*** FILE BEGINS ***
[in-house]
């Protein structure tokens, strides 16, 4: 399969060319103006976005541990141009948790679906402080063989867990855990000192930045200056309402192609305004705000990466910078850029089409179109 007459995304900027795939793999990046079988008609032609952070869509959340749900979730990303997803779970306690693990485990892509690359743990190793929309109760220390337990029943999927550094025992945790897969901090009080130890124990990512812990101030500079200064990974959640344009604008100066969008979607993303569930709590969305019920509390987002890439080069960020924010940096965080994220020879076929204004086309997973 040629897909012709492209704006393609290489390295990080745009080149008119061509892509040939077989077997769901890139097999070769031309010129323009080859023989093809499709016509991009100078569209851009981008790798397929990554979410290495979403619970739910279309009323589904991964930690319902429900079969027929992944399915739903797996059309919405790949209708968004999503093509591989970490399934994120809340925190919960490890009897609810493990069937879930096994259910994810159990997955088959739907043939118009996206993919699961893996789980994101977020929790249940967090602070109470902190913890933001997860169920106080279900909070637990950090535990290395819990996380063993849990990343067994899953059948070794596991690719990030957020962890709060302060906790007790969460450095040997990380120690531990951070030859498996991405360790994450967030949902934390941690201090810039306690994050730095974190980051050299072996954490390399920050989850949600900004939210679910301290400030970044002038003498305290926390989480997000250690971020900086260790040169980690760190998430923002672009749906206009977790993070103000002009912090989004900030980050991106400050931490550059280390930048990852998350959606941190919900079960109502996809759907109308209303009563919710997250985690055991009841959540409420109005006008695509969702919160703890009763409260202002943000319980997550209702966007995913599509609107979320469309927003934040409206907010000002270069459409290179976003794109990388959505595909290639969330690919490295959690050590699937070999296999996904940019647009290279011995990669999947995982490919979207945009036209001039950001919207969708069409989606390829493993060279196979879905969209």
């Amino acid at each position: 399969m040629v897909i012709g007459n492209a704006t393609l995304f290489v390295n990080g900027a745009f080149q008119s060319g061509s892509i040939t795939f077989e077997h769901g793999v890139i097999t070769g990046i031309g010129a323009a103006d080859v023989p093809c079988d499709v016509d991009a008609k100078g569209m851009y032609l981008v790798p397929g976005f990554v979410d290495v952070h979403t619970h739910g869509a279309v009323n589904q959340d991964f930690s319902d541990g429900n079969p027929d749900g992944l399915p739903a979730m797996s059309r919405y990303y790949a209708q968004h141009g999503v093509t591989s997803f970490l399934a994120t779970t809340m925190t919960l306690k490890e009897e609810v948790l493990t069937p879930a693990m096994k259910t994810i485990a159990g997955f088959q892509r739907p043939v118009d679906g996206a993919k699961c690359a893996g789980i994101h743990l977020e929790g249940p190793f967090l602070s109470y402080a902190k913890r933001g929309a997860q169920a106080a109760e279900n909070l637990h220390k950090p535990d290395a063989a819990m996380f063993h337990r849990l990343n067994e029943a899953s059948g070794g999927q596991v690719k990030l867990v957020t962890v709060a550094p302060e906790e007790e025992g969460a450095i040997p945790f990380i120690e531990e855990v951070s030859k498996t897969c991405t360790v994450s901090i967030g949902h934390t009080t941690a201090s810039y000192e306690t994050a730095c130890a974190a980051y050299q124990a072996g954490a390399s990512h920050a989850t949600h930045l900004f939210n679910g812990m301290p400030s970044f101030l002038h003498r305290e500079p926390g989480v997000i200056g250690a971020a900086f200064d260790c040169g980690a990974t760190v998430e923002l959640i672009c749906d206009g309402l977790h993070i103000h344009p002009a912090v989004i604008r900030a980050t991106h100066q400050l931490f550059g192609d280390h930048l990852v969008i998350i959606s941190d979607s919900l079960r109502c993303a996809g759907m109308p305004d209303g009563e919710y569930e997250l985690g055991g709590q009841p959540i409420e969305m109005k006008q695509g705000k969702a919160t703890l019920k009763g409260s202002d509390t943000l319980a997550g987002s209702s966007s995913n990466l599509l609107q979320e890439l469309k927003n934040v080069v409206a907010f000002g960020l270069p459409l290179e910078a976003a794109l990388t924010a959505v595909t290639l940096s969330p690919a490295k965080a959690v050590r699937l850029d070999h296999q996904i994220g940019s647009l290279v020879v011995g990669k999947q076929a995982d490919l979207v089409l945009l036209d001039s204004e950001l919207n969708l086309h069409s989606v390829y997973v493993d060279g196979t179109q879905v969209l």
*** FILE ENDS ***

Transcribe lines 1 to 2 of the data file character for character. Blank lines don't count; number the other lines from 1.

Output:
[in-house]
């Protein structure tokens, strides 16, 4: 399969060319103006976005541990141009948790679906402080063989867990855990000192930045200056309402192609305004705000990466910078850029089409179109 007459995304900027795939793999990046079988008609032609952070869509959340749900979730990303997803779970306690693990485990892509690359743990190793929309109760220390337990029943999927550094025992945790897969901090009080130890124990990512812990101030500079200064990974959640344009604008100066969008979607993303569930709590969305019920509390987002890439080069960020924010940096965080994220020879076929204004086309997973 040629897909012709492209704006393609290489390295990080745009080149008119061509892509040939077989077997769901890139097999070769031309010129323009080859023989093809499709016509991009100078569209851009981008790798397929990554979410290495979403619970739910279309009323589904991964930690319902429900079969027929992944399915739903797996059309919405790949209708968004999503093509591989970490399934994120809340925190919960490890009897609810493990069937879930096994259910994810159990997955088959739907043939118009996206993919699961893996789980994101977020929790249940967090602070109470902190913890933001997860169920106080279900909070637990950090535990290395819990996380063993849990990343067994899953059948070794596991690719990030957020962890709060302060906790007790969460450095040997990380120690531990951070030859498996991405360790994450967030949902934390941690201090810039306690994050730095974190980051050299072996954490390399920050989850949600900004939210679910301290400030970044002038003498305290926390989480997000250690971020900086260790040169980690760190998430923002672009749906206009977790993070103000002009912090989004900030980050991106400050931490550059280390930048990852998350959606941190919900079960109502996809759907109308209303009563919710997250985690055991009841959540409420109005006008695509969702919160703890009763409260202002943000319980997550209702966007995913599509609107979320469309927003934040409206907010000002270069459409290179976003794109990388959505595909290639969330690919490295959690050590699937070999296999996904940019647009290279011995990669999947995982490919979207945009036209001039950001919207969708069409989606390829493993060279196979879905969209």